Speakers praised project architect Kirk Peterson for helping them persevere. “Kirk Peterson was the one who said this project was a series of small miracles which got us through each day”, said Lang.
Trueblood said, at one point in the process she was deeply discouraged and told Peterson that the project needed a big miracle to survive, and he encouraged her to go on. “Those were the words of an architect to the pastor. Have faith.”
The Reverend Bridgette Young, from the General Board of Higher Education and Ministry of the United Methodist Church, traveled to bring national congratulations to the project. “You can tell we’re from Nashville and the South. We’re wearing suits”, she led off, to laughter.
“John Wesley (one of the founders of the Methodist denomination) was a campus minister, he started his ministry on the Oxford campus,” she said. She noted that the movement was active across the country, and she had recently been to a dedication of a Methodist student facility in Florida.
“This is a place of hope, a place of miracles”, she added. “God tells the Children of Israel never to neglect to show hospitality to strangers. What this Wesley House does is it says those who are not like us are welcome among us.”
Deborah Matthews, a member of the City of Berkeley’s Zoning Adjustments Board, was the next speaker at the podium after Putnam and Young. “It’s hard to follow the clergy”, she said. But “it’s wonderful to be here today for the completion of this building.” Matthews is now a member of the Wesley Center Board.
She said that since the building had been supported by the Zoning Board, City staff, and the City’s Design Review Commission, “I feel really comfortable saying the City of Berkeley is so happy to have this building here.”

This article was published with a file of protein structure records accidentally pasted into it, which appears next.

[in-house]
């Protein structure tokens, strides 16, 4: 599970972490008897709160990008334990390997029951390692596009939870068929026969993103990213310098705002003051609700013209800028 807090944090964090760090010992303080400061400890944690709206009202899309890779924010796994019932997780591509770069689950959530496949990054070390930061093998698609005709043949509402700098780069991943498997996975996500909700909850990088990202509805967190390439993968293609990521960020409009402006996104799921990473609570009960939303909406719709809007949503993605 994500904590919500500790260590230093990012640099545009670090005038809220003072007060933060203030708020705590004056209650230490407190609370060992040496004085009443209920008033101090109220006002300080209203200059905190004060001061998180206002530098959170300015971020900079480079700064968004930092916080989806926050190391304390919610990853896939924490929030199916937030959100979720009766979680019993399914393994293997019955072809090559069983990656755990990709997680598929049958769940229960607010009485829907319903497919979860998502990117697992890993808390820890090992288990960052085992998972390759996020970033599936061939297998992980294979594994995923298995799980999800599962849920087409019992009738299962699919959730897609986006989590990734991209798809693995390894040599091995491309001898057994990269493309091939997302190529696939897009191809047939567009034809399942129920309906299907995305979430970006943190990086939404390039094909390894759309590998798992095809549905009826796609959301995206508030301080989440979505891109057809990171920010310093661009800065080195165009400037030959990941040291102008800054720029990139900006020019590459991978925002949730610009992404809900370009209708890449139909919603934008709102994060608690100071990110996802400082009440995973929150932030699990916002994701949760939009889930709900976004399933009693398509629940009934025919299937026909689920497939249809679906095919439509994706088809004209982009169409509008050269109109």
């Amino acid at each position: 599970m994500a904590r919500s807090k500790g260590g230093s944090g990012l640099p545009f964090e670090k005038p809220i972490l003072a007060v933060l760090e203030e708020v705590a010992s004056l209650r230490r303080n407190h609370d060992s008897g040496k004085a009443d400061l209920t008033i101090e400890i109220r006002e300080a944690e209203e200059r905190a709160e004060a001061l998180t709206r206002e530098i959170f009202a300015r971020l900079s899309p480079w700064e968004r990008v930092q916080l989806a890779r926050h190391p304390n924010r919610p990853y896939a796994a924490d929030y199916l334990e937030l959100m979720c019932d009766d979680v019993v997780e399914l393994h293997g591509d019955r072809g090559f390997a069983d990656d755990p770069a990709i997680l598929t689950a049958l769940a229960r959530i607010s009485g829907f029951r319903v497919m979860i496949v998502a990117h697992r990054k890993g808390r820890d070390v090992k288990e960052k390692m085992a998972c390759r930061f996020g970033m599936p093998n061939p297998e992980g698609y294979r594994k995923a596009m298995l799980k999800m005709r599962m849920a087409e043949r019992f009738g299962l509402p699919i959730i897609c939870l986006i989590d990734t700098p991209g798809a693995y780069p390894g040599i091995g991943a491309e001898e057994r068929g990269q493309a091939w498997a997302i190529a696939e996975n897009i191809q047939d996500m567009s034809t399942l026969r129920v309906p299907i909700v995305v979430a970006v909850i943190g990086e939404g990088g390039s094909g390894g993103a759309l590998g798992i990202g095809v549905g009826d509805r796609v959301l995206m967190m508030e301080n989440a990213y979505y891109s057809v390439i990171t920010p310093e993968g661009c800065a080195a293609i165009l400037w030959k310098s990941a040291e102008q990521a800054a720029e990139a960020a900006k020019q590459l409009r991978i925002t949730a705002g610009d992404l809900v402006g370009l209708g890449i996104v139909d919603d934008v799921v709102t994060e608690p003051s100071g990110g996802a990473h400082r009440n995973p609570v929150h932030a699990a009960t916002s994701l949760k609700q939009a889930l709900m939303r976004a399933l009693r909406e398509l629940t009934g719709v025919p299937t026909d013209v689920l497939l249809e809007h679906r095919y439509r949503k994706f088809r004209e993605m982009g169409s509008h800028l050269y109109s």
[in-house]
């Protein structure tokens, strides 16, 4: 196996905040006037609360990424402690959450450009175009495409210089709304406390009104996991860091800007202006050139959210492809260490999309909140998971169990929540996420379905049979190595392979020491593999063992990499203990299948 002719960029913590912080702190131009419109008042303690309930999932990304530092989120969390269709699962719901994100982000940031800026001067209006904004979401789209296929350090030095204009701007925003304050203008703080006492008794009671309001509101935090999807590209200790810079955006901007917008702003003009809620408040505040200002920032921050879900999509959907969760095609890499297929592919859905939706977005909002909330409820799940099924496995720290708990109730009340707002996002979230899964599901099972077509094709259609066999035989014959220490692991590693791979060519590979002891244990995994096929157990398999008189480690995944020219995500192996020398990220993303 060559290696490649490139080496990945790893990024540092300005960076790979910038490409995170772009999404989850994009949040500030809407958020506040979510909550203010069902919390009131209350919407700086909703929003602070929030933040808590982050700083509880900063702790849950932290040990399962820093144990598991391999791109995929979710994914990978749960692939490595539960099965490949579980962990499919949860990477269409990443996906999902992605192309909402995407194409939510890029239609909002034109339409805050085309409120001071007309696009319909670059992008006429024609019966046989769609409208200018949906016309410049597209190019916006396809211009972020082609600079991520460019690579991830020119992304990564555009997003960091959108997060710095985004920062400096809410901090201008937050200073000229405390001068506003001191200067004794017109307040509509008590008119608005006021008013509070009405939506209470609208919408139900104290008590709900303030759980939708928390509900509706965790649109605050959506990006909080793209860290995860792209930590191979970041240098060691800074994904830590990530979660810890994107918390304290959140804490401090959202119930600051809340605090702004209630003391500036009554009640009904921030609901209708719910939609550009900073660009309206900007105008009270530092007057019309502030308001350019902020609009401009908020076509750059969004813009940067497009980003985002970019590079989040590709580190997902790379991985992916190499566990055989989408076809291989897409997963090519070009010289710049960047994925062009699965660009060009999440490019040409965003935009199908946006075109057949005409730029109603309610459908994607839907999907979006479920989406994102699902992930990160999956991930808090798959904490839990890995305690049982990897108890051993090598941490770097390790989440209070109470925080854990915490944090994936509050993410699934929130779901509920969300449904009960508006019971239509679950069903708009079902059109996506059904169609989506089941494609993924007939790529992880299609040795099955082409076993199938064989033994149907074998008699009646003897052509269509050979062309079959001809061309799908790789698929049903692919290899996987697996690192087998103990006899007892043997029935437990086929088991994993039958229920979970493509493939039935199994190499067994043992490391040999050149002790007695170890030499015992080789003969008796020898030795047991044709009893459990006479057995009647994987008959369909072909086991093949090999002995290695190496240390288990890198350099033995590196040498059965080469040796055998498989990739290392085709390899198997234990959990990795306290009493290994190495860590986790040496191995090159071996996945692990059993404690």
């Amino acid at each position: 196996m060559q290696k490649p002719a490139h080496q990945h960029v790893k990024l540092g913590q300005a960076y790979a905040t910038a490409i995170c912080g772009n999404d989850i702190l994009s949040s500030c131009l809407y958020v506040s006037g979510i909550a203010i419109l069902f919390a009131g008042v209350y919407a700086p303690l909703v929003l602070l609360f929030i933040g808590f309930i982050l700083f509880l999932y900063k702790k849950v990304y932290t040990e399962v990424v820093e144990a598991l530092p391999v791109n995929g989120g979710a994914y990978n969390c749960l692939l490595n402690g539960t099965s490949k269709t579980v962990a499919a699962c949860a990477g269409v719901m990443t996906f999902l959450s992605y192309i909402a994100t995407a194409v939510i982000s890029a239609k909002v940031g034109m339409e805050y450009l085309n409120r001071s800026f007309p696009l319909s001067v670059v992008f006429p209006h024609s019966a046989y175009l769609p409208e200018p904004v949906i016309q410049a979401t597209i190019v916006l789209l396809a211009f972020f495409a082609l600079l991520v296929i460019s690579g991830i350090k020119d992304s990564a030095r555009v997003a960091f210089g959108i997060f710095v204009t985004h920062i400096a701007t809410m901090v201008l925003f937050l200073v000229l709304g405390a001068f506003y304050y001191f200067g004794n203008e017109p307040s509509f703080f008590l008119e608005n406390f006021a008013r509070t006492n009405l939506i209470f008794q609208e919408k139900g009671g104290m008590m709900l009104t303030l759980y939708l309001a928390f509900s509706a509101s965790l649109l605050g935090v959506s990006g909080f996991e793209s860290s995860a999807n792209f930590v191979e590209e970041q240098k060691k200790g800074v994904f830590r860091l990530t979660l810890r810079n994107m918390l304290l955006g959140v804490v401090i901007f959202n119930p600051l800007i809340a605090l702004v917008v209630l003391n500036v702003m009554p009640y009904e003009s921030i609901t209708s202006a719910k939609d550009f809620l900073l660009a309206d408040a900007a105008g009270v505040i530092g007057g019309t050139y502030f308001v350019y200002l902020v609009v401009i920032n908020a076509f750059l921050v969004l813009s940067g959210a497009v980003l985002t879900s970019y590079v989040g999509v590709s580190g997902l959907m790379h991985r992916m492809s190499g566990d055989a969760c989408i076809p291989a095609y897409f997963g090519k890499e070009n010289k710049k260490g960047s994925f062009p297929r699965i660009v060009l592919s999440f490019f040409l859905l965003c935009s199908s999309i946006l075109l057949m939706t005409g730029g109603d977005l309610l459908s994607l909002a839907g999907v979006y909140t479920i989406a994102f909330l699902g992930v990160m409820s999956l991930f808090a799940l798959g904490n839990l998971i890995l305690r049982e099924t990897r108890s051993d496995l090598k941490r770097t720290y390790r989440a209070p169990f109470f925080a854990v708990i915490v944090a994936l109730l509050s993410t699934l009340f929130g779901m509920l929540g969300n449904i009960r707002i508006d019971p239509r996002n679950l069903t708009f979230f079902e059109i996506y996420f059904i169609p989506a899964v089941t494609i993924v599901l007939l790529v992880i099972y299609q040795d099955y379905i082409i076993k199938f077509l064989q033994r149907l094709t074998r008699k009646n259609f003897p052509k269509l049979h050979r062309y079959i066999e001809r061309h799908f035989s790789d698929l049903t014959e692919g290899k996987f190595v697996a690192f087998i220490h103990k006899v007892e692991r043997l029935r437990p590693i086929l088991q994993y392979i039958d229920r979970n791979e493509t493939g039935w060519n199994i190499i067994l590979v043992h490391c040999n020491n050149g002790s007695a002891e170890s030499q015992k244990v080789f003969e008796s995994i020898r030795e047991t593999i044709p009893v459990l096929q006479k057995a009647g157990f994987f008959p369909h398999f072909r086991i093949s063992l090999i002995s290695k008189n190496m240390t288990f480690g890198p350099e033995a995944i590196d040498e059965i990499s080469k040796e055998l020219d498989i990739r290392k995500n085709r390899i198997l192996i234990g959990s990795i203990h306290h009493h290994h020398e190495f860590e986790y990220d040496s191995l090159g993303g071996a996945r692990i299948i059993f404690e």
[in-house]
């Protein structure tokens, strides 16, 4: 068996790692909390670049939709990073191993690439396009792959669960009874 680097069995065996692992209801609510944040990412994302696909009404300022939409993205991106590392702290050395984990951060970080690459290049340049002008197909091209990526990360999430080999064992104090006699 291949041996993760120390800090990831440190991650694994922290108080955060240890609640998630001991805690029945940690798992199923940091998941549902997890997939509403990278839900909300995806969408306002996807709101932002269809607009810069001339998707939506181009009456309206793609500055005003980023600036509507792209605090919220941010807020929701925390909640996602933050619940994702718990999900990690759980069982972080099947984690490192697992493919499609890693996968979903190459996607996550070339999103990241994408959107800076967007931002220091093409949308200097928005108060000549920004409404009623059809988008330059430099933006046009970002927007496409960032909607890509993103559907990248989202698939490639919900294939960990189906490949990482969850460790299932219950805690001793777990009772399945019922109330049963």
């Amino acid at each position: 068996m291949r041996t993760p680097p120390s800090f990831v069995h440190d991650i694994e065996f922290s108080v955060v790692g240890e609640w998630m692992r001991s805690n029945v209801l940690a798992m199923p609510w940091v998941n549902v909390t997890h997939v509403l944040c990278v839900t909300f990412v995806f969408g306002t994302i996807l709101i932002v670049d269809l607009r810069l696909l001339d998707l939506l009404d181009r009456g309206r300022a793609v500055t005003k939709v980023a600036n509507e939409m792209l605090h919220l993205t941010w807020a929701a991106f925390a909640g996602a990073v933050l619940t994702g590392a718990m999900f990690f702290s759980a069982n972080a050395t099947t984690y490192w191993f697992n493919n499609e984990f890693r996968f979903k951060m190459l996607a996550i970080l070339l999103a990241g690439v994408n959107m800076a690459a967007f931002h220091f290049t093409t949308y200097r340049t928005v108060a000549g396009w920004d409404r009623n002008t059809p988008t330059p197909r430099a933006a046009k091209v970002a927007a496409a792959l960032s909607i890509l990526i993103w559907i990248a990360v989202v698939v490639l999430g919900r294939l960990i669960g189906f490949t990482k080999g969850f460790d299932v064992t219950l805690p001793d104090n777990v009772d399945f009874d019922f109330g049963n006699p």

“We do not remove the old, we embrace it” is a Berkeley philosophy she endorses, Matthews said. The new building, she added, is appropriately located on a major corridor. “It sets a precedent for the type of development we’d like to see here. With this particular facility, the bar is set really high.”
The four-story building combines program facilities for the Wesley Center ministry and residential space for 90 Cal students in several suites. Students do not need to be Methodists or Christian to live there.
The building, completed in time for the fall semester, is not yet full, and the Wesley Center temporarily dropped starting rents to $650 per month according to flyers posted on the building in recent weeks.
The challenge of reaching full occupancy is shared with numerous other private residential facilities around campus. In the past year, particularly on the edge of campus, I’ve seen many flyers advertising apartments for rent, hawkers trying to get students to look at their buildings, and semi-permanent “Apartment Available” signs at numerous buildings.
Despite the current shortage of student renters, the Wesley facility is probably positioned for long-term success. It’s right across from campus and the Recreational Sports Facility / Haas Pavilion athletic complex.
The furnished units look comfortable and spacious, with plenty of light and air. The building is large enough to have a community feel and there are several excellent common spaces for the residents to use.
Steven Finacom wrote about the groundbreaking for the Wesley Center in the July 9, 2009, Planet.